This is a hard passage. But what I think Heidegger is getting at is how communication involves a primordial sharing among Da-sein. But the funny thing about this mit-sein, this publicness of Dasein in the world, is that Heidegger characterizes this as a fallenness and inauthenticity. Heidegger writes, “Thus Dasein’s understanding in the ‘they’ is constantly going wrong in its projects, as regards the genuine possibilities of Being. Dasein is always ambiguously ‘there’—that is to say in that public disclosedness of Being-with-one-another where the loudest idle talk and the most ingenious curiosity [my italics] keep ‘things moving’” (Heidegger 218-219). Heidegger is quick to add that this ‘fallenness’ isn’t ‘bad’ but is just part of how the world is. However, one senses his reservations for this public being-with-one-another. It seems that Burke describes this ‘fallenness’ in detail, which is the rhetorical situation. For Heidegger this ‘being-with’ actually masks other intentions: “Being-with-one-another in the “they” is by no means an indifferent side-by-sideness in which everything has been settled, but rather an intent, ambiguous watching of one another, a secret and reciprocal listening-in. Under the mask of ‘for-one-another’ and ‘against-one-another’ is in play” (219). Even though Heidegger says that this is the pre-condition for care and the possibility for understanding, it still seems as though Heidegger does not think this is the goal/purpose of Dasein. The they-self is where people are at odds and yet, at the same time, ‘with’ one another.
For Heidegger, as I’ve already pointed out, the point of communication and understanding  is to reveal the world so as to genuinely understand things. This comes out in his understanding of ‘ambiguity’ as part of the ‘they’ self:

“Ambiguity deals with the impossibility to tell what is genuine understanding and what is not: “When, in our everyday Being-with-one-another, we encounter the sort of thing which is accessible to everyone, and about which anyone can say anything, it soon becomes impossible to decide what is disclosed in a genuine understanding and what is not” (Heidegger, 217)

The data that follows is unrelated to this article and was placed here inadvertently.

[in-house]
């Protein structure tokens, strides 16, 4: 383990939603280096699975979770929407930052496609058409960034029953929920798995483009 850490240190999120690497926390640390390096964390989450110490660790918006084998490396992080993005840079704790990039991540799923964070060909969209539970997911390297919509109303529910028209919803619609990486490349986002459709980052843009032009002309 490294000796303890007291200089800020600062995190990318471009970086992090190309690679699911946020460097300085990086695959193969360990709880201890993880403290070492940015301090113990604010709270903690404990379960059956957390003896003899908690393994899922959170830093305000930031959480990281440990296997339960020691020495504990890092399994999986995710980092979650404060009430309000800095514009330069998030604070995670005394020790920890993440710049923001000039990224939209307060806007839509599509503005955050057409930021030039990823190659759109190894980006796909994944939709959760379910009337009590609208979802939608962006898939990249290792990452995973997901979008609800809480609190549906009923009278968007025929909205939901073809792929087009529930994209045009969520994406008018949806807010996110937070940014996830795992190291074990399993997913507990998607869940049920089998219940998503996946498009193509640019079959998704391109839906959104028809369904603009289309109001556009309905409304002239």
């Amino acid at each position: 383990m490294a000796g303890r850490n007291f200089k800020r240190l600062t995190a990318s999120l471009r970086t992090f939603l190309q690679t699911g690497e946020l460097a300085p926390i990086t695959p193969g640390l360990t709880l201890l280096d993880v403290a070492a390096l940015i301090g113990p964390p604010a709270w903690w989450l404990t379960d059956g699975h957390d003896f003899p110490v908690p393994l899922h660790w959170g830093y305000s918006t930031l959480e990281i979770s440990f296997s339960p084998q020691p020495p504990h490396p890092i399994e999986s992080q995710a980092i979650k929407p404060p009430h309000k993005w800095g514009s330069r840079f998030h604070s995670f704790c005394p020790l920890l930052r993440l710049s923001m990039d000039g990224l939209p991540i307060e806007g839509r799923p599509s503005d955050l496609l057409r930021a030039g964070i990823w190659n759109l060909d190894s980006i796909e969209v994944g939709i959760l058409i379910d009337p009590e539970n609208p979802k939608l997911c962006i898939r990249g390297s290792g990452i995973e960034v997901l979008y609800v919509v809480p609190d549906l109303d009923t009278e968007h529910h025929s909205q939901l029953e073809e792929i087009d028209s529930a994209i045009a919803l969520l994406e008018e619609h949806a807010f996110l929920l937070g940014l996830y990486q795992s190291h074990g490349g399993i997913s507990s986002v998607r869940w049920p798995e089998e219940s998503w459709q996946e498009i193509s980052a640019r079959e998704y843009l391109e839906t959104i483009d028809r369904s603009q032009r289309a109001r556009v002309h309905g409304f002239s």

For Burke, language is not primarily related to meaning, understanding, and being, but to actions. Heidegger points us in the right direction, arguing that we must move away from our everyday understanding, but makes the mistake that the criteria of judgment should somehow be ‘understanding’ or meaning. What Burke makes clear, is that language is used and has force and related to moral acts. Later Heidegger moves more and more into an understanding of language as such, which he finds in poetry.  Michael Gelven writes, “We understand language as language only as poetry.” Language is primarily understood as something that we “use” to express ourselves, but, it is only when someone speaks well that we recognize language as language and not as a “tool.”     

But this is precisely what Burke is arguing against: even poetry contains motives that relate to the realm of acts and morality. Poetic language is weighted language: no words are ‘neutral’.

Wheras for Heidegger, we are the “preservers” of being, we watch over language, we attempt to preserve its mystery, Burke de-mystifies. Heidegger dreams of poeisis: “And art was called simply techne. It was a single, manifold revealing. It was pious, promos, i.e. yielding to the holding sway and the safekeeping of truth” (339). Perhaps it is this ‘pious’ attitude that Burke seeks to de-mystify. Its not that piety in itself is bad—on the contrary--but rather than adhering to the piety of a kind of destined and unified truth/Being, Burke seeks to break these pieties by “perspective of incongruity” (see Permanence and Change). There are many pieties: “Piety is the sense of what properly goes with what” (74). And a new piety involves the displacement of an old piety, which involves exhortation. This is why for Burke, assertion really is an ‘assertion’—it exhorts someone to see something a certain way. I love these lines by Burke:

Morals, shaped by the forms and needs of action, become man’s most natural implement when exhorting to action. As implicit in censorial words, they are the linguistic projection of our bodily tools and weapons. Morals are fists [my italics]. . .From this point of view, the moral elements in our vocabulary are symbolic warfare. (P&C 192)